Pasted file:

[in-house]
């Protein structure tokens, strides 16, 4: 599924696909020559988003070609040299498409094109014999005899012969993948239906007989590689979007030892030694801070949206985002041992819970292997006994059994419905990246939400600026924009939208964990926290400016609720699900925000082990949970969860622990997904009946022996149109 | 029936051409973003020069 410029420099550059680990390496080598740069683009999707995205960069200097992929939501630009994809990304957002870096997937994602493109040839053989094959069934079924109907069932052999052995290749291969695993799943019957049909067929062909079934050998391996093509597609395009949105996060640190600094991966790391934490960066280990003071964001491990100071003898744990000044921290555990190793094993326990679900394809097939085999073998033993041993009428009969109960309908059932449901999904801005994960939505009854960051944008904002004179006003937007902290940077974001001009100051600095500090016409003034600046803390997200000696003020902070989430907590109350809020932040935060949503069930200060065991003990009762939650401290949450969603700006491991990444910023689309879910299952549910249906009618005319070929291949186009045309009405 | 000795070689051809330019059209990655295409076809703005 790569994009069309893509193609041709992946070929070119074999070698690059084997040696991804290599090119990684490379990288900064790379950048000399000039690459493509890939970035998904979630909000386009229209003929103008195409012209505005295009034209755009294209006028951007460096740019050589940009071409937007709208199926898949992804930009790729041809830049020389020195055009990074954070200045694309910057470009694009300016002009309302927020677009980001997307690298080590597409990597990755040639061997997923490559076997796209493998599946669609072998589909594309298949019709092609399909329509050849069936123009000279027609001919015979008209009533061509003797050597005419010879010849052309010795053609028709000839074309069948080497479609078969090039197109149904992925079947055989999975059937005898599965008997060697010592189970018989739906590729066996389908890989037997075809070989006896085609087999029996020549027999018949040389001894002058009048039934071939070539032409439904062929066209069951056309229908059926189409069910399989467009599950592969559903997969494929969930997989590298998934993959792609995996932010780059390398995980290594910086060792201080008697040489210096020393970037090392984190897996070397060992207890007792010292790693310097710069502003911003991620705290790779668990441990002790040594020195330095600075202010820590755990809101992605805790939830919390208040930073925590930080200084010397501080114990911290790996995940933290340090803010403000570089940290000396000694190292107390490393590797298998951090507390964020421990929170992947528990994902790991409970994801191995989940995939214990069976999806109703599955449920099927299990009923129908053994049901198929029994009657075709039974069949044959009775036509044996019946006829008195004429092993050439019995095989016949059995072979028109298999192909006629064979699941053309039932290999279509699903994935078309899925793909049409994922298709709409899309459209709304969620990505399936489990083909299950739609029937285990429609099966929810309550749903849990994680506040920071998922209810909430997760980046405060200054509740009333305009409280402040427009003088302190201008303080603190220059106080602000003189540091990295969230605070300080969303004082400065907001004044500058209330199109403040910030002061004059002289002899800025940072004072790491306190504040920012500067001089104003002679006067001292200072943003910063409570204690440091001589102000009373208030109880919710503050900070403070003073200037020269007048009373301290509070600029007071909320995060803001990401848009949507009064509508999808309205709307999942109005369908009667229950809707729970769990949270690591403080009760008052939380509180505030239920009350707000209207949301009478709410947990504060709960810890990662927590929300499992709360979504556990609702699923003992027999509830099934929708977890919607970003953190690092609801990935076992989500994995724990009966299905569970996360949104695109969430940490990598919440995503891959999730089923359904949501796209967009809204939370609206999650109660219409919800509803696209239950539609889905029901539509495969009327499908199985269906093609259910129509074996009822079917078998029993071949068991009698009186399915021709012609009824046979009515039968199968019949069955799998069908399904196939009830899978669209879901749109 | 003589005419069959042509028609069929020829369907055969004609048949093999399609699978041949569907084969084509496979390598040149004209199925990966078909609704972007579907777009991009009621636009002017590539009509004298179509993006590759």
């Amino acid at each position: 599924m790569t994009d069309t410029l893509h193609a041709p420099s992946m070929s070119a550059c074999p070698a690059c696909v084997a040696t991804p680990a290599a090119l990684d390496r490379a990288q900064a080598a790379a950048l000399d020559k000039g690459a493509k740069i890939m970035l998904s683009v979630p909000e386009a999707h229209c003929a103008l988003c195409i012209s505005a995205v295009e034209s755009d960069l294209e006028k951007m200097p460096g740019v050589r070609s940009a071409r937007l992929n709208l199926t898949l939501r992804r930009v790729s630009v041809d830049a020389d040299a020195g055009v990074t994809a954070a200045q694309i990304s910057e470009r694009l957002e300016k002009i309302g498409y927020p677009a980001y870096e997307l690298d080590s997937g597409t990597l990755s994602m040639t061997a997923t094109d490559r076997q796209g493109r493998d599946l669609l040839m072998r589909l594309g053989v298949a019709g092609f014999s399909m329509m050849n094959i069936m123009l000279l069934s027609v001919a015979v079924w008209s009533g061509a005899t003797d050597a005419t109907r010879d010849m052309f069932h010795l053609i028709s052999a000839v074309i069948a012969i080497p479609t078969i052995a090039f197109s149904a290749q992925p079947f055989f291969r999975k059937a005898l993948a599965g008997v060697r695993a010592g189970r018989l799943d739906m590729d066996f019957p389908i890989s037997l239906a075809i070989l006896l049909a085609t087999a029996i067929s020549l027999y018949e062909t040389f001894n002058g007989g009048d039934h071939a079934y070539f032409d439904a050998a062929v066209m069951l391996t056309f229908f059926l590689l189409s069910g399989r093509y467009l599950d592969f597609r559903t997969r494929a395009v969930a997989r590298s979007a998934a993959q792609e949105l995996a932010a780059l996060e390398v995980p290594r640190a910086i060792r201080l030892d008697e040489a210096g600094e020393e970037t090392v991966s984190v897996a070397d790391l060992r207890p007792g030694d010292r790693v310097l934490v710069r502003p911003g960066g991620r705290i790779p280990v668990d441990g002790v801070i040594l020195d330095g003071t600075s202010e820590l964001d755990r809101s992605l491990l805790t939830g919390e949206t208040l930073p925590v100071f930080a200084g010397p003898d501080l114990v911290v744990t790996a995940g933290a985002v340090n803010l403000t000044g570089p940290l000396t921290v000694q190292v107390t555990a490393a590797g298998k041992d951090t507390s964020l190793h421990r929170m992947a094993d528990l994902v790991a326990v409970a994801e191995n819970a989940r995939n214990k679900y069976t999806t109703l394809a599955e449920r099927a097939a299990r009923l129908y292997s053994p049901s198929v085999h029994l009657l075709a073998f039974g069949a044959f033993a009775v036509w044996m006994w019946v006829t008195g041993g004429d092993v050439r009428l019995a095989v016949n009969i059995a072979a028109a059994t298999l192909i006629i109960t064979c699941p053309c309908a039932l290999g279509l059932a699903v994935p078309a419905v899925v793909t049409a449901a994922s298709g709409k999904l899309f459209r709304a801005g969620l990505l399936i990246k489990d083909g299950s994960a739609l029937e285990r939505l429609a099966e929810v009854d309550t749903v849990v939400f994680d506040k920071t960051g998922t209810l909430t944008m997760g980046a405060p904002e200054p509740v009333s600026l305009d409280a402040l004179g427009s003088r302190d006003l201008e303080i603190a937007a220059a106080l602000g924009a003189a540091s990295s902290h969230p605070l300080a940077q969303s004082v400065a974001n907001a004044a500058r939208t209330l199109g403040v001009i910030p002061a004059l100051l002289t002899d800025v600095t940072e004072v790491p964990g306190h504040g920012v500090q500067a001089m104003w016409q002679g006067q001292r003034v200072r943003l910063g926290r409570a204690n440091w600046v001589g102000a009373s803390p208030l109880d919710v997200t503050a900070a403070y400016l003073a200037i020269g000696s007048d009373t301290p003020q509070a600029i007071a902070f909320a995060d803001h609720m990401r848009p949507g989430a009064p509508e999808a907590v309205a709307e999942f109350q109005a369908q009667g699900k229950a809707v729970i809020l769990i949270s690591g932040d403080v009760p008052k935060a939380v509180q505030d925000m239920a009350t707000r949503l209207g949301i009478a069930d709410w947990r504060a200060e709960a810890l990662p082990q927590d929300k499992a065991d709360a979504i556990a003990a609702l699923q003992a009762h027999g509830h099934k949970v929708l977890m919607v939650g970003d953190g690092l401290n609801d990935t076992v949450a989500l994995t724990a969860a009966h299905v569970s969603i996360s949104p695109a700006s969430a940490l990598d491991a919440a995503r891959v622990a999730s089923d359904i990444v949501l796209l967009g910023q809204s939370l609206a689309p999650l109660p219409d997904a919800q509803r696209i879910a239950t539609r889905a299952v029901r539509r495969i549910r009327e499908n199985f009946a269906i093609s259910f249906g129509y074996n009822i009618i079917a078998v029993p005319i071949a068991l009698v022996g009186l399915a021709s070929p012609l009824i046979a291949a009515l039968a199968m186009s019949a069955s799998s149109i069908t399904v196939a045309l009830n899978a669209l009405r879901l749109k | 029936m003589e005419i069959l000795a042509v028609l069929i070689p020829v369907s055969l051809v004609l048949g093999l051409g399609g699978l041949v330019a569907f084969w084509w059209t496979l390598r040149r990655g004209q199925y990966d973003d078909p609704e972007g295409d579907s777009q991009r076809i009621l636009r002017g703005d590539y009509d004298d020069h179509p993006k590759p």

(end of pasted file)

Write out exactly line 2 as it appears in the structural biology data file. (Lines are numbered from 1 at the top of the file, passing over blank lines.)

């Protein structure tokens, strides 16, 4: 599924696909020559988003070609040299498409094109014999005899012969993948239906007989590689979007030892030694801070949206985002041992819970292997006994059994419905990246939400600026924009939208964990926290400016609720699900925000082990949970969860622990997904009946022996149109 | 029936051409973003020069 410029420099550059680990390496080598740069683009999707995205960069200097992929939501630009994809990304957002870096997937994602493109040839053989094959069934079924109907069932052999052995290749291969695993799943019957049909067929062909079934050998391996093509597609395009949105996060640190600094991966790391934490960066280990003071964001491990100071003898744990000044921290555990190793094993326990679900394809097939085999073998033993041993009428009969109960309908059932449901999904801005994960939505009854960051944008904002004179006003937007902290940077974001001009100051600095500090016409003034600046803390997200000696003020902070989430907590109350809020932040935060949503069930200060065991003990009762939650401290949450969603700006491991990444910023689309879910299952549910249906009618005319070929291949186009045309009405 | 000795070689051809330019059209990655295409076809703005 790569994009069309893509193609041709992946070929070119074999070698690059084997040696991804290599090119990684490379990288900064790379950048000399000039690459493509890939970035998904979630909000386009229209003929103008195409012209505005295009034209755009294209006028951007460096740019050589940009071409937007709208199926898949992804930009790729041809830049020389020195055009990074954070200045694309910057470009694009300016002009309302927020677009980001997307690298080590597409990597990755040639061997997923490559076997796209493998599946669609072998589909594309298949019709092609399909329509050849069936123009000279027609001919015979008209009533061509003797050597005419010879010849052309010795053609028709000839074309069948080497479609078969090039197109149904992925079947055989999975059937005898599965008997060697010592189970018989739906590729066996389908890989037997075809070989006896085609087999029996020549027999018949040389001894002058009048039934071939070539032409439904062929066209069951056309229908059926189409069910399989467009599950592969559903997969494929969930997989590298998934993959792609995996932010780059390398995980290594910086060792201080008697040489210096020393970037090392984190897996070397060992207890007792010292790693310097710069502003911003991620705290790779668990441990002790040594020195330095600075202010820590755990809101992605805790939830919390208040930073925590930080200084010397501080114990911290790996995940933290340090803010403000570089940290000396000694190292107390490393590797298998951090507390964020421990929170992947528990994902790991409970994801191995989940995939214990069976999806109703599955449920099927299990009923129908053994049901198929029994009657075709039974069949044959009775036509044996019946006829008195004429092993050439019995095989016949059995072979028109298999192909006629064979699941053309039932290999279509699903994935078309899925793909049409994922298709709409899309459209709304969620990505399936489990083909299950739609029937285990429609099966929810309550749903849990994680506040920071998922209810909430997760980046405060200054509740009333305009409280402040427009003088302190201008303080603190220059106080602000003189540091990295969230605070300080969303004082400065907001004044500058209330199109403040910030002061004059002289002899800025940072004072790491306190504040920012500067001089104003002679006067001292200072943003910063409570204690440091001589102000009373208030109880919710503050900070403070003073200037020269007048009373301290509070600029007071909320995060803001990401848009949507009064509508999808309205709307999942109005369908009667229950809707729970769990949270690591403080009760008052939380509180505030239920009350707000209207949301009478709410947990504060709960810890990662927590929300499992709360979504556990609702699923003992027999509830099934929708977890919607970003953190690092609801990935076992989500994995724990009966299905569970996360949104695109969430940490990598919440995503891959999730089923359904949501796209967009809204939370609206999650109660219409919800509803696209239950539609889905029901539509495969009327499908199985269906093609259910129509074996009822079917078998029993071949068991009698009186399915021709012609009824046979009515039968199968019949069955799998069908399904196939009830899978669209879901749109 | 003589005419069959042509028609069929020829369907055969004609048949093999399609699978041949569907084969084509496979390598040149004209199925990966078909609704972007579907777009991009009621636009002017590539009509004298179509993006590759």